This is only further proven by the fact that crime has been on a continual slump for decades now. Decades. That crime slump is why you see so many white people flocking back to the inner city, and so much conversation about gentrification: it’s finally safe again. Experts might be baffled by the decline, but black Americans are not: the crack epidemic is in decline, and it took violent crime with it.

Today, the national crime rate is about half of what it was at its height in 1991. Violent crime has fallen by 51 percent since 1991, and property crime by 43 percent. In 2013 the violent crime rate was the lowest since 1970. And this holds true for unreported crimes as well. According to the National Crime Victimization Survey, since 1993 the rate of violent crime has declined from 79.8 to 23.2 victimizations per 1,000 people. Americans who lived through the 1960s and 1970s remember the fear associated with a real surge in violent crime. In fact, the violent crime rate increased by 126 percent between 1960 and 1970, and by 64 percent between 1970 and 1980. [source]

What’s more, let’s suppose there was an absence of black fathers in families somehow out of step with the national average. Between the police violence many have been subjected to, the criminals allowed to remain in the community and take their lives, and the number of cities that throw them into prisons for non-violent offenses for inane reasons, I’d say there are a lot of reasons why many children are raised fatherless.

It’s kind of hard to take “personal responsibility” when you’re working multiple jobs to feed your family while the state locks your spouse up for years for a joint, huh?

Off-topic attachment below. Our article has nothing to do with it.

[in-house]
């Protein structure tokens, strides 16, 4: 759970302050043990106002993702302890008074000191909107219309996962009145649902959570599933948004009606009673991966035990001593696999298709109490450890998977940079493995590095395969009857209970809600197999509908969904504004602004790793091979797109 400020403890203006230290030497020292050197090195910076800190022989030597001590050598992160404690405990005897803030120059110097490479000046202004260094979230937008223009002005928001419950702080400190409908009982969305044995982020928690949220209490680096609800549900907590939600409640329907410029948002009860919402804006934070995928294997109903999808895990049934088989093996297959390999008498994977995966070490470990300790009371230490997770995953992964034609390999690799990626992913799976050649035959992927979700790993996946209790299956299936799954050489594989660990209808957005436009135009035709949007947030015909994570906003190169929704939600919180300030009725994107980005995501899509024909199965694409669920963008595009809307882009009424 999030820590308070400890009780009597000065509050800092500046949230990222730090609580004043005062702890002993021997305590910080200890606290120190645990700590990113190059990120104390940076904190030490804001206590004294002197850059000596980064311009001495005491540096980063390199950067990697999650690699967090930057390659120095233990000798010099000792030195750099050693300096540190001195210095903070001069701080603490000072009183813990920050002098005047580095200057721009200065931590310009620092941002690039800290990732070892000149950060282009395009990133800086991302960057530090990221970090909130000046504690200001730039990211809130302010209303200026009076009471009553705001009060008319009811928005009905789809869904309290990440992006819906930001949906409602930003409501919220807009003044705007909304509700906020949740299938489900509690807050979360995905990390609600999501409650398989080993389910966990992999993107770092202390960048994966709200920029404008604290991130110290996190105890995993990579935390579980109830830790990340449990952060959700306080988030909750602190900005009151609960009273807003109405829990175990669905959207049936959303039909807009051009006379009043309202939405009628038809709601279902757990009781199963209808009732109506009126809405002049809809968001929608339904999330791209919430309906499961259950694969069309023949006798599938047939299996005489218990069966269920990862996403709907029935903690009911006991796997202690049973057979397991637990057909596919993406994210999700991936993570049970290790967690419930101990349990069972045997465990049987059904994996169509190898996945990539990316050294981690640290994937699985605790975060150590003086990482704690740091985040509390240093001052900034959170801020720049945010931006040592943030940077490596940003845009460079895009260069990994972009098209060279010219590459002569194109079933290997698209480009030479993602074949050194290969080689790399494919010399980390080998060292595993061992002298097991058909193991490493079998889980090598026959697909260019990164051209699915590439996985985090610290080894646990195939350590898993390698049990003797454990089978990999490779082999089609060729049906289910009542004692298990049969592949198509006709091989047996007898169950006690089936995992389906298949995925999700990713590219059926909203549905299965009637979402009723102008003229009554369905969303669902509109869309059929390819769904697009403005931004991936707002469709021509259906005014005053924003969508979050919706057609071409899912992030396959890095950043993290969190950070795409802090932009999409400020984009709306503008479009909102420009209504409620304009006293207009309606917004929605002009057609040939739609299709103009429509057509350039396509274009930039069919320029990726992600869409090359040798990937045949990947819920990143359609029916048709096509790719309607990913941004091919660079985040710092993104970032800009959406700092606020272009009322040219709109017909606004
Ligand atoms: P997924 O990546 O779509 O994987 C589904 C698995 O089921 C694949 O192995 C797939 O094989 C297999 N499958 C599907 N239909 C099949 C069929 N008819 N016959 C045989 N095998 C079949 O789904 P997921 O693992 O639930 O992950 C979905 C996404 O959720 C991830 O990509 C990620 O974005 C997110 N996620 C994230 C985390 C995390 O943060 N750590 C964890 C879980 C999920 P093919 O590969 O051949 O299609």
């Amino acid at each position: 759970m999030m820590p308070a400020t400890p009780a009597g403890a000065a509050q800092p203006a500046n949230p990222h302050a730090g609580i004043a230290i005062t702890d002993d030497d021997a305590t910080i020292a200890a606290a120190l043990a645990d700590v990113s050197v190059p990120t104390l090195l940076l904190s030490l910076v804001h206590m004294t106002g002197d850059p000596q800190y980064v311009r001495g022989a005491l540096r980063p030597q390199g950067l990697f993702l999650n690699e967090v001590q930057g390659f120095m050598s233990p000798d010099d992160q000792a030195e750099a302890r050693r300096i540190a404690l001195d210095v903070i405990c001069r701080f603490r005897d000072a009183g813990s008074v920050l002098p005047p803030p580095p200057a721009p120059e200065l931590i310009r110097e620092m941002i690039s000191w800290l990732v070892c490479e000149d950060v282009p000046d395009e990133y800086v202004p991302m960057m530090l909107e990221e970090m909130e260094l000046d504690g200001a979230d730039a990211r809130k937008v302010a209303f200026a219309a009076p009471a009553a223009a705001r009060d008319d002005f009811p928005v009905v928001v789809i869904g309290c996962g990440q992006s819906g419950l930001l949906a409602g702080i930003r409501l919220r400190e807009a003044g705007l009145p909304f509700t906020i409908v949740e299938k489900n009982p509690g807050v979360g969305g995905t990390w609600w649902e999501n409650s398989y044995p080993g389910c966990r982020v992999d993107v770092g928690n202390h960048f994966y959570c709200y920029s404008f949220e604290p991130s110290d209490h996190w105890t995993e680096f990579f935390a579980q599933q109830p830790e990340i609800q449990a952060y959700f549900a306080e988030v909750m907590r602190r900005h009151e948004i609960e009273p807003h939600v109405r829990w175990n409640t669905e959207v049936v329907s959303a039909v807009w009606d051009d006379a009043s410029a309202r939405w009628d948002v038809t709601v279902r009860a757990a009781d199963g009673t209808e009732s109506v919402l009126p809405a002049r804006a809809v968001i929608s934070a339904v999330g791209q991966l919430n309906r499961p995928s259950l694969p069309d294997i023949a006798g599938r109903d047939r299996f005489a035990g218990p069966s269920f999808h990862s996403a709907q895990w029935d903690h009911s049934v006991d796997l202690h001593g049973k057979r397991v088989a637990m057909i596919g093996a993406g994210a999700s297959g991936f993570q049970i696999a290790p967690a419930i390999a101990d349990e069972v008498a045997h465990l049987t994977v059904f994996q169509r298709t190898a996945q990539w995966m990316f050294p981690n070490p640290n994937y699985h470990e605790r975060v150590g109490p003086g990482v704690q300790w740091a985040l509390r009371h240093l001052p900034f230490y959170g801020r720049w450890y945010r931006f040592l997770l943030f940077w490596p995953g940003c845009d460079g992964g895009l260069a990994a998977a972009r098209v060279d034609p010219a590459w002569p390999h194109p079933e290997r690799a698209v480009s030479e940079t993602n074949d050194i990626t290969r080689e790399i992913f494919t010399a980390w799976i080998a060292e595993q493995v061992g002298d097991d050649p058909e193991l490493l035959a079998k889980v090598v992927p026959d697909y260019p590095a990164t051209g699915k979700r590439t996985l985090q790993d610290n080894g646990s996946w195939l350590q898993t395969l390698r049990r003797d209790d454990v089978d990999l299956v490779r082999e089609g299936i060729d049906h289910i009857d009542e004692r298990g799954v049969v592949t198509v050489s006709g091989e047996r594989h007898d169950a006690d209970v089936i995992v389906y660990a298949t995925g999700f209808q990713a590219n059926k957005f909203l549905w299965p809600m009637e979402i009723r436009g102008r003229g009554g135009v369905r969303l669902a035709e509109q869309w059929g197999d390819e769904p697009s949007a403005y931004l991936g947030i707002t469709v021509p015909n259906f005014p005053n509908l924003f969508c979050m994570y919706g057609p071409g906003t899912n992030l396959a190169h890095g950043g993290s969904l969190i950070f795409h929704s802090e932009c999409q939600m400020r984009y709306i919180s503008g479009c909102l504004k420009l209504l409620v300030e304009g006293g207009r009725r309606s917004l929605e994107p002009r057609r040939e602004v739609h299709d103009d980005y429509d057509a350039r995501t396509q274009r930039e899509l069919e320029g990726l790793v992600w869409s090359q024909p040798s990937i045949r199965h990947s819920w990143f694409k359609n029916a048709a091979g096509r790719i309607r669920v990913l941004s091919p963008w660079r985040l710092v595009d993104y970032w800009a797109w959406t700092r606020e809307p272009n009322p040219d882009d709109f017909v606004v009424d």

4) When you hear someone say, “black lives don’t even matter to black people,” or that “black people need to worry about black-on-black crime first,” know that they’re likely operating from a position of scarcity. They believe they can only care about so many things, and they don’t want to be burdened with the responsibility of caring about people they don’t even know, and can’t be bothered to research.

Alas, I can tell you one thing, as a person deeply connected in both my city and many cities across the country: there has never been a time when black people didn’t come together after a life was lost, taken at the hands of another person in the black community. There have been community activists and organizers in the black community for as long as there has been a black community. A quick google search for “violence rally” and your city will likely pull up countless results showing the varying sub-communities within communities that work together to try to figure out what is happening.

Why haven’t they been successful? They have. Remember those stats from above? Crime. Steady decline. For decades. And they’ve often done it without the support of their local police departments.